Arielle Geismar, 18


What you do:

I’m 18 years old, a Jewess, fierce activist and organizer. This past year, I took a gap year after high school to focus on social justice work. I lived in D.C., and worked on the Hill doing gun violence prevention work, serving as the national organizer and executive council member of Team ENOUGH. I also serve as the associate director of GenZ Girl Gang, an experiment in community building in the digital landscape in the time of a generation born and raised online. I care deeply about gun violence prevention, mental health and women’s equity. On my personal digital platform, I run daily self care check-ins, asking participants how they are, how they’ve been sleeping, etc. With this digital project, I’m committed to helping people with their mental health, especially through quarantine. Every day, I practice speaking my mind and standing up for what I believe in as a Jewish woman.

Unexpected fun fact:

I make embroidery! I make people, quotes, animals and other beings. (I have a few posted on my Instagram.)

Quote you live by:

A personal mantra: A flower blooms regardless of the garden it’s in.

How does your Jewish identity/Jewish values influence the work that you do?

I consider my activism an extension of the way I practice Judaism — by standing up for the causes I hold true and just. My Jewish values are guided by the understanding and deep comprehension of what happens when people are silent about the issues that matter to me. I see it as my responsibility as a Jewish person to speak my mind about injustice that I see and to advocate for my people. For example, in my gun violence prevention work, I care not only because I’m a young person but because I’m Jewish. When I see instances of hate crimes and attacks committed against Jewish people, I feel a moral obligation guided by my Jewish upbringing to protect and advocate for Jewish people. In the instances of Chabad of Poway, Calif., and Tree of Life synagogue in Pittsburgh, I continue to understand the violence and hatred connected to what it means to be Jewish in this world. I refuse to let that be. I’m committed to building a safe future for not just Jewish folks but for all in need of safety from persecution. I get my inspiration from my Jewish grandparents. Their stories are meaningful and inspirational. Whenever I speak to them, I’m reminded about the long-standing tenacity of the Jewish people and feel a responsibility to keep our community strong. I’m appreciative of their wisdom and their love.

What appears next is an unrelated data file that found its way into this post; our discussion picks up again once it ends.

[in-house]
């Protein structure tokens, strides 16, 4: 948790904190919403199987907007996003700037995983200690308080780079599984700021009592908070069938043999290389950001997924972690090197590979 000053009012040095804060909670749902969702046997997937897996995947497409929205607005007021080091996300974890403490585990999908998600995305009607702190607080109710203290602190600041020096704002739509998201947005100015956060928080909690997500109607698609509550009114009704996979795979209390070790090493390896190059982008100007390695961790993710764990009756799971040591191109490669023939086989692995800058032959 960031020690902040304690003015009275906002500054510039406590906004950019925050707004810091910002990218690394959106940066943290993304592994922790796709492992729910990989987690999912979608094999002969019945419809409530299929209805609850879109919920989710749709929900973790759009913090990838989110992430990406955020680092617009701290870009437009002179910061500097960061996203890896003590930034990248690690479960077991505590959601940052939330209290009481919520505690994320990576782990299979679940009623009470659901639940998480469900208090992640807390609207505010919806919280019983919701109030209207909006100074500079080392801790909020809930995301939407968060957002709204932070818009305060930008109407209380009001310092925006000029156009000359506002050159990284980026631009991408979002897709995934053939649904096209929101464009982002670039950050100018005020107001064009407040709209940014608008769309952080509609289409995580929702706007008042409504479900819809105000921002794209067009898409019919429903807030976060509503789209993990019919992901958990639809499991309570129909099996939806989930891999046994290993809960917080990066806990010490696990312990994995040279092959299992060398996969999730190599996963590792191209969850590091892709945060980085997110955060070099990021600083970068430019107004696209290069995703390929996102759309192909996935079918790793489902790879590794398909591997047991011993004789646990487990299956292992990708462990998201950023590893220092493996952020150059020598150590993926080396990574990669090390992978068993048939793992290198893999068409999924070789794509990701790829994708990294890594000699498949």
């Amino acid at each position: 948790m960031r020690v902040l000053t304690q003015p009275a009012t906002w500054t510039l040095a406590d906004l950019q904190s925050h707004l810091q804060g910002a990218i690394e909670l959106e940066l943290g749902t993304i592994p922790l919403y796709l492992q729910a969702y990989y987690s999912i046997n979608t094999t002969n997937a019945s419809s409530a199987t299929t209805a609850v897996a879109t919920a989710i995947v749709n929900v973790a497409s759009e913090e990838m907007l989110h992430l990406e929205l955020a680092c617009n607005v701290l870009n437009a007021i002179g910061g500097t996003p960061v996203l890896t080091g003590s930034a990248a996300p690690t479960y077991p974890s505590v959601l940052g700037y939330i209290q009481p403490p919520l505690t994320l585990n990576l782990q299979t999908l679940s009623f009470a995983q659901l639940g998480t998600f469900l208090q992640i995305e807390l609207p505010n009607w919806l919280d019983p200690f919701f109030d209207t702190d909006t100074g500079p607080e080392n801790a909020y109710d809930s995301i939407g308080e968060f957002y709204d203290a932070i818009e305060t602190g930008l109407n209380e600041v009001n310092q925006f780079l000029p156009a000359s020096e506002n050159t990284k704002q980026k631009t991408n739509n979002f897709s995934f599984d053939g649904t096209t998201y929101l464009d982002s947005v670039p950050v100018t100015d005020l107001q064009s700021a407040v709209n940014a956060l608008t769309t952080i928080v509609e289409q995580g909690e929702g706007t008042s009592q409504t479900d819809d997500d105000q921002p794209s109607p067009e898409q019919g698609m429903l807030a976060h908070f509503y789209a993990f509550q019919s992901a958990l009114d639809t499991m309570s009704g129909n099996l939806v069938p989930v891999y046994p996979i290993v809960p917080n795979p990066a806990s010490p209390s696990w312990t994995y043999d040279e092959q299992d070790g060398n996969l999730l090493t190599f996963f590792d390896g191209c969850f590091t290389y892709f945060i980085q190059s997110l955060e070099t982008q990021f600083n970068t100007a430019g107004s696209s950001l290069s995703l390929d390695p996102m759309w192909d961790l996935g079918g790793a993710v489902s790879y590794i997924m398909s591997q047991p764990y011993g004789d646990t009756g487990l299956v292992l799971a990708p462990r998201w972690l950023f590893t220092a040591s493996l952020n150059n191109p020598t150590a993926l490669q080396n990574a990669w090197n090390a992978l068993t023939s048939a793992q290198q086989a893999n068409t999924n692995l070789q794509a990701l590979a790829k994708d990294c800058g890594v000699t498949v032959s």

What do you consider unique or innovative about what you do?

Being Jewish is not a part of my activism, I am an activist because I am Jewish.

Follow me: @ariellegeismar on Instagram, Twitter and Facebook